Before History Repeats Itself
(This blog was originally posted on the Yahoo Contributor Network on May 6th, 2011. As of 7/31/14 YCN has taken down all of its content)
It was Game six of the World Series. The year was 1985. Die-hard baseball fans already know what I am talking about. Arguably the worst call in sports history. In the ninth inning first base umpire Don Denkinger called Jorge Orta safe when he was out by a step and a half. The Kansas City Royals came back to win the game and the World Series over the St. Louis Cardinals.
Believe me, not if, but when Denkinger’s call repeats itself in a playoff situation, given the exponential growth of the media since 1985, it will be open season on MLB Commissioner Bud Selig by Rome et al for not already having expanded replay in the first place. I can already hear it, “Now you have to expand replay… at least for the playoffs”. I’m here to implore you, don’t wait for that event to happen, expand replay now! For the entire season!
Why we are reactive instead proactive for what seems to be an obvious and inevitable change is a subject for another day. But Rome has a point. Replay can be too slow, but it doesn’t have to be.
One concern with replay over the years has been “the feelings” of the officials and taking the calls out of their hands. Boo hoo, this is so ludicrous that it is a waste of space for me to have to comment on it. Referees, umpires, officials are not there to be part of the game, or to affect the game’s outcome. We do not pay to see or watch them. Their purpose is to insure the rules are being followed and the right calls are made. If there is a better way to do it, it should be done. With respect to their hard work, officials should not be part of the story.
Speaking of feelings and being part of the story, umpire Jim Joyce was emotionally broken up last year after he blew a call that cost Armando Galarraga of the Detroit Tigers a perfect game.
Denkinger has had to live with his call for years. They don’t deserve that burden when it is so easily correctable. Not surprisingly, after the Joyce incident Denkinger came out in support of more replay. Listen to him and don’t boo Joyce or other umpires for honest mistakes, boo baseball for not having replay.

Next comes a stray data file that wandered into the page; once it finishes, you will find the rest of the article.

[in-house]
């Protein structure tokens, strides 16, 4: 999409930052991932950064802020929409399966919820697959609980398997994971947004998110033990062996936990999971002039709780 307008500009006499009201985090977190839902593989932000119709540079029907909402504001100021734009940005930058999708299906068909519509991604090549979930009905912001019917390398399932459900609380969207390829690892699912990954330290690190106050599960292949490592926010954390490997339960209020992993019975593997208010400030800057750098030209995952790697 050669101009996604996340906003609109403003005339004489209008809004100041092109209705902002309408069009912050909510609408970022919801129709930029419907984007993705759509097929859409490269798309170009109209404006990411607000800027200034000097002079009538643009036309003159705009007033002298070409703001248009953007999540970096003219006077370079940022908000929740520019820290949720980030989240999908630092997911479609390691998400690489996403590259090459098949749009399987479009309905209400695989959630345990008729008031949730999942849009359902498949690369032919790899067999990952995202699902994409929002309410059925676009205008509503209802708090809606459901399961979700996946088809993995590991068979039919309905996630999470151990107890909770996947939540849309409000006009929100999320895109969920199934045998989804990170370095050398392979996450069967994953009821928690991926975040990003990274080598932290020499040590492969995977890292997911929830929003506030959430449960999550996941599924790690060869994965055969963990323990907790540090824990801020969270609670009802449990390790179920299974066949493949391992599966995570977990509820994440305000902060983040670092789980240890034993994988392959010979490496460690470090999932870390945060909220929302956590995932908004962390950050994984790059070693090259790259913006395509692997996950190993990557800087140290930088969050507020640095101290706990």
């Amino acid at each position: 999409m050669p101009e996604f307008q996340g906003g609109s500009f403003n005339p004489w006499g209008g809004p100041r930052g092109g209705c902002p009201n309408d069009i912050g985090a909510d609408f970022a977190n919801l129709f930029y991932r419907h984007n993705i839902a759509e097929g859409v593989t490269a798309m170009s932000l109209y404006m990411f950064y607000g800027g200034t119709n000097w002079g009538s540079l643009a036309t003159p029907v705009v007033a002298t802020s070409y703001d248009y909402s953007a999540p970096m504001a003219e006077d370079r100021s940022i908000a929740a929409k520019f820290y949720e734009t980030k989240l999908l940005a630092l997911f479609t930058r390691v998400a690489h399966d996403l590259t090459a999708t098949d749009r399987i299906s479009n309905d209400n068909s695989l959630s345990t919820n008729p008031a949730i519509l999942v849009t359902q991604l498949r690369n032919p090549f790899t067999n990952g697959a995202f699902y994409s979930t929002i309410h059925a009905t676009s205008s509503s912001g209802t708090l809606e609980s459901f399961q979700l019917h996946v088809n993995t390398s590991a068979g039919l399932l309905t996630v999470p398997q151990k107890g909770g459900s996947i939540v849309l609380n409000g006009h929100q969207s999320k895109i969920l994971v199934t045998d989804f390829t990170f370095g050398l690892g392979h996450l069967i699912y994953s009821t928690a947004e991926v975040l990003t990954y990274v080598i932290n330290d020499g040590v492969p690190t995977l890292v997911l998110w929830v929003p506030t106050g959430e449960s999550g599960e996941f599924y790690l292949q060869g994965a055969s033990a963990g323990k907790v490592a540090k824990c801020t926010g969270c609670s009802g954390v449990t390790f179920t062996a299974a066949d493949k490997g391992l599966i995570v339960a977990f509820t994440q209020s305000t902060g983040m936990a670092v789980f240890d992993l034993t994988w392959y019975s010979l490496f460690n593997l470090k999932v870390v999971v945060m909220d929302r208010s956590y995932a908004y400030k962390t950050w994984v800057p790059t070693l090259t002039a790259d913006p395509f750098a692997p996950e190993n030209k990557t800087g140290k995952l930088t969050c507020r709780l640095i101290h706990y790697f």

So, to speed replay up, let’s not waste time having umpires walk off the field to do the review to avoid possibly being overturned by someone else. Let’s go right to a replay booth with a nice 72 inch HD TV and get the call corrected faster. Most corrections can be made in well under a minute. You give each team three challenges a game, they get an extra one every time they are right or for extra innings.
You can offset the potential effect it has on the game’s time by making it an instant ejection plus one game suspension to argue a call. Further, presumably some of the corrected calls are going to be out calls, which will end innings sooner and speed up some games. Even if it extends a game by a few minutes isn’t it worth it to get the calls right?
The replay systems we have throughout the sports world seem to be working out pretty well. It is not as if replay has been used and made a sport worse. Or where you have fans demanding to take replay out of the game. If anything we want more! Further, it would be pretty simple to expand it in on a trial basis and remove it in the unlikely event it didn’t work.
And if you’re still not convinced, get a copy of that 1985 game six world series and watch that call over and over again for an hour and then imagine that call in that situation being made against your favorite team and then tell me what we should do.
Coming up shortly is my article about why technology should be used to call balls and strikes
Published by Jeff Schubert
Jeff Schubert is the Host/Executive Producer of the show Filmnut that airs on thestream.tv. Each webisode provides an in-depth interview about the making, marketing, or distribution of film, TV or new media…